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Saturday, December 15, 2012


Recently I started going to a writers group. As any writer groups, people share their writing and ideas at every meeting. Some time in October, a writer brought in a short narrative of a slightly odd idea. In a world like ours, there are velociraptors running everywhere. They randomly attack and kill about 200 people a month, but they are allowed to run free, protected from human intervention because, supposedly, they can secret something that are medically precious, a cancer-curing substance from their glands.

During the discussion, we scratched our heads over the synopsis. Suggestions veered into all directions. Finally, the writer himself explained. The idea behind the vicious velociraptors was handguns. Approximately 200 people are killed accidentally by handguns every month (I have not confirmed the statistics), but Americans are absolutely and completely unwilling to even have a conversation about gun control laws. As a French immigrant he found it utterly bewildering.

We discussed this some more. Someone pointed out that, unlike his setup for the story, handguns don't cure cancer. There is no reliable, verifiable benefit to handgun ownership comparable to curing cancer, which accounts for about one in five or four deaths. So the premise does not quite work.

For a brief moment the room was filled with sighs as the memory of the Aurora cinema massacre hung over us. This being in a Washington suburb, there were immediate comments all around that gun control is political death. Nobody, but nobody in national politics, regardless of party affiliation or ideology, dares to speak up against gun rights, and everyone who is not backed by NRA knew to avoid the subject altogether. And the Supreme Court, led by Dick Cheney's hunting buddy Scalia, have put the final word on this in DC vs Heller.

But the French immigrant shook his head and said he just did not understand. Why can't people even have a conversation about this? A cloud of threat seems to gag everyone with any connection to politics. If one is elected (except in DC or Chicago), one had better keep one's mouth shut about this subject. In this day and age, one can talk about racism, slavery, torture, legalizing addictive substances, but one can't talk about handgun regulation, because representatives have been effectively and quickly thrown out of office by the NRA again and again. The tide of public sentiment rapidly turned from 2-to-1 in favor of gun control in late 1990s to majority favoring no more gun control in late 2000s, despite the increase in gun-related killing sprees. Whoever is running the show, don't they strike fear in your heart if you were an elected official? When someone mentions children accidentally shooting themselves with daddy's gun in the house, immediately dozens of people spring up to argue that swimming pools kill more children than unlocked guns. But swimming pools are fun and useful and bring joy to families. What do guns do?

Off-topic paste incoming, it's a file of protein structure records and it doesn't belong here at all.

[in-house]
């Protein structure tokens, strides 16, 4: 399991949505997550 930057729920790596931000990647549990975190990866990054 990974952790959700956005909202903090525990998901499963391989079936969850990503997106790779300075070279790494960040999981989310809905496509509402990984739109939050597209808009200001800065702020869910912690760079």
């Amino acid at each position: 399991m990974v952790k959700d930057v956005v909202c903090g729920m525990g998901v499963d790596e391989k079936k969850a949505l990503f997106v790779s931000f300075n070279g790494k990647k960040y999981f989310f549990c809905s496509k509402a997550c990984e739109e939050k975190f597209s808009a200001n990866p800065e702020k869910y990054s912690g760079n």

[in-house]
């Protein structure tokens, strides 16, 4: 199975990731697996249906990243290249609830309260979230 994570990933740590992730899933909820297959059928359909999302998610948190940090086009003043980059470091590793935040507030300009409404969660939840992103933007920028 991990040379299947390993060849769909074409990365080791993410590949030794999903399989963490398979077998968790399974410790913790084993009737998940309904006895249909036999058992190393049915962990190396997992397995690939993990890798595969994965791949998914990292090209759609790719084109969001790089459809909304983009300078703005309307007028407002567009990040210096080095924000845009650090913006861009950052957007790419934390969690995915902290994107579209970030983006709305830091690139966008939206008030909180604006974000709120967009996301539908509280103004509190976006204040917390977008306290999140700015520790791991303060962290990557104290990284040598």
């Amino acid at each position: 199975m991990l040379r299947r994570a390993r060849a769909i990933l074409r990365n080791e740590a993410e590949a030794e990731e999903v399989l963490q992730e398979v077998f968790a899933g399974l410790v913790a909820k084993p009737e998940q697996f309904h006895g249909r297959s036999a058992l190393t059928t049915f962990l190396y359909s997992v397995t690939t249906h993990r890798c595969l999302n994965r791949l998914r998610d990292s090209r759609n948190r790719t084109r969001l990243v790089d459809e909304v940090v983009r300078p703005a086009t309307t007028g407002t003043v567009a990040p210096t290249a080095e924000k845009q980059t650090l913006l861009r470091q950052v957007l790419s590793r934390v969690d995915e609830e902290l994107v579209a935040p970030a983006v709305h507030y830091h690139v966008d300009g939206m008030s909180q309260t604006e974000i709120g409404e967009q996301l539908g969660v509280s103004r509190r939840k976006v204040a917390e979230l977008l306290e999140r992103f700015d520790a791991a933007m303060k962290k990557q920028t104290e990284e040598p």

So I wonder, because I don't understand it either. What is it about guns that make people feel so strong, tough, and safe? What is the emptiness that is filled by the possession of guns? It has to be related, in some way, to the potential power of killing other people, killing them dead, without soiling your own hands. What does that mean? How urgently do we need to possess this power to kill our fellow human beings? And how much are people willing to pay for the sense of contentment and satisfaction knowing that one possesses the power? Obviously, the blood of a few small children is not enough, as Huckabee has convincingly demonstrated. It's just a perfect opportunity to blast liberals for not requiring Christian prayers in public schools.

I'm a woman and cannot kill anyone with my bare hands. If I were to live in a society full of danger and fear, I'd want to possess guns too. I think, if we look at who are the most fervent gun right activists and believers, it becomes clear why they have become louder and more fervent, for they have reason to fear, fear the loss of their power and privilege, because the world in which they ruled over others is slipping away. This is one of the few conversations they still dictate.

But still, although it is true that people kill people every day, part of me do not and cannot understand. 


talich said...

超过半数的美国人相信武力能解决问题,不到 5% 的欧洲人相信这个。

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